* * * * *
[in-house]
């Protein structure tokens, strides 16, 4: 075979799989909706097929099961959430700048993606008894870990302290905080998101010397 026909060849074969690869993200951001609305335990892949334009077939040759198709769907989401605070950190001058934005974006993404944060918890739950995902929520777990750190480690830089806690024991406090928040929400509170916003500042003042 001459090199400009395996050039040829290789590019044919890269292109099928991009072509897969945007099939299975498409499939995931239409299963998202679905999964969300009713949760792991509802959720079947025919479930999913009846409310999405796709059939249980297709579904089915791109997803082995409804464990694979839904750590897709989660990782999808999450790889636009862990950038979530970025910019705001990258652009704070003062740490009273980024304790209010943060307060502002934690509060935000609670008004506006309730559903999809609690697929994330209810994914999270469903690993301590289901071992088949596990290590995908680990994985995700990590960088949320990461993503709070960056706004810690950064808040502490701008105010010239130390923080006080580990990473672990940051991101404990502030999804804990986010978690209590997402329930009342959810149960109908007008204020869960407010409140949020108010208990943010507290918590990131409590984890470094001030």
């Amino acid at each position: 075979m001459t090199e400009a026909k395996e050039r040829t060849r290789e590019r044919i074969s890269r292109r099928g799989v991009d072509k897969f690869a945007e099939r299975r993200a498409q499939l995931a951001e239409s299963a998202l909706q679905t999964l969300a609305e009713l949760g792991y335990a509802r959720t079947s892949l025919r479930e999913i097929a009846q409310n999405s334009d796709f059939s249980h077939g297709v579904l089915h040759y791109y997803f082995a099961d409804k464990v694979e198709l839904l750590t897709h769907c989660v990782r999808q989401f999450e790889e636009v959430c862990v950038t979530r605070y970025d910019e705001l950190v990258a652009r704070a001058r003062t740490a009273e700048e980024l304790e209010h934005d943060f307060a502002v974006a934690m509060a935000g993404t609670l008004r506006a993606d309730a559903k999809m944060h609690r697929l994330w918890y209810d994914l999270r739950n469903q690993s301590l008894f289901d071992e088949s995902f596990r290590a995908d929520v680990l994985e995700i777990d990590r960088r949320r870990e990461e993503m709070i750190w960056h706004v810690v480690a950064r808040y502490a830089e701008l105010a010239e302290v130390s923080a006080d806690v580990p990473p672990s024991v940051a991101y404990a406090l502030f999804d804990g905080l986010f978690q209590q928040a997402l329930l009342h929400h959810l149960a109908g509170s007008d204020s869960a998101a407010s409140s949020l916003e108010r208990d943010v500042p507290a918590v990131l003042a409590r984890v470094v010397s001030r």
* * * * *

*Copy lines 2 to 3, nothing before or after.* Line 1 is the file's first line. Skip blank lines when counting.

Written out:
């Protein structure tokens, strides 16, 4: 075979799989909706097929099961959430700048993606008894870990302290905080998101010397 026909060849074969690869993200951001609305335990892949334009077939040759198709769907989401605070950190001058934005974006993404944060918890739950995902929520777990750190480690830089806690024991406090928040929400509170916003500042003042 001459090199400009395996050039040829290789590019044919890269292109099928991009072509897969945007099939299975498409499939995931239409299963998202679905999964969300009713949760792991509802959720079947025919479930999913009846409310999405796709059939249980297709579904089915791109997803082995409804464990694979839904750590897709989660990782999808999450790889636009862990950038979530970025910019705001990258652009704070003062740490009273980024304790209010943060307060502002934690509060935000609670008004506006309730559903999809609690697929994330209810994914999270469903690993301590289901071992088949596990290590995908680990994985995700990590960088949320990461993503709070960056706004810690950064808040502490701008105010010239130390923080006080580990990473672990940051991101404990502030999804804990986010978690209590997402329930009342959810149960109908007008204020869960407010409140949020108010208990943010507290918590990131409590984890470094001030």
């Amino acid at each position: 075979m001459t090199e400009a026909k395996e050039r040829t060849r290789e590019r044919i074969s890269r292109r099928g799989v991009d072509k897969f690869a945007e099939r299975r993200a498409q499939l995931a951001e239409s299963a998202l909706q679905t999964l969300a609305e009713l949760g792991y335990a509802r959720t079947s892949l025919r479930e999913i097929a009846q409310n999405s334009d796709f059939s249980h077939g297709v579904l089915h040759y791109y997803f082995a099961d409804k464990v694979e198709l839904l750590t897709h769907c989660v990782r999808q989401f999450e790889e636009v959430c862990v950038t979530r605070y970025d910019e705001l950190v990258a652009r704070a001058r003062t740490a009273e700048e980024l304790e209010h934005d943060f307060a502002v974006a934690m509060a935000g993404t609670l008004r506006a993606d309730a559903k999809m944060h609690r697929l994330w918890y209810d994914l999270r739950n469903q690993s301590l008894f289901d071992e088949s995902f596990r290590a995908d929520v680990l994985e995700i777990d990590r960088r949320r870990e990461e993503m709070i750190w960056h706004v810690v480690a950064r808040y502490a830089e701008l105010a010239e302290v130390s923080a006080d806690v580990p990473p672990s024991v940051a991101y404990a406090l502030f999804d804990g905080l986010f978690q209590q928040a997402l329930l009342h929400h959810l149960a109908g509170s007008d204020s869960a998101a407010s409140s949020l916003e108010r208990d943010v500042p507290a918590v990131l003042a409590r984890v470094v010397s001030r």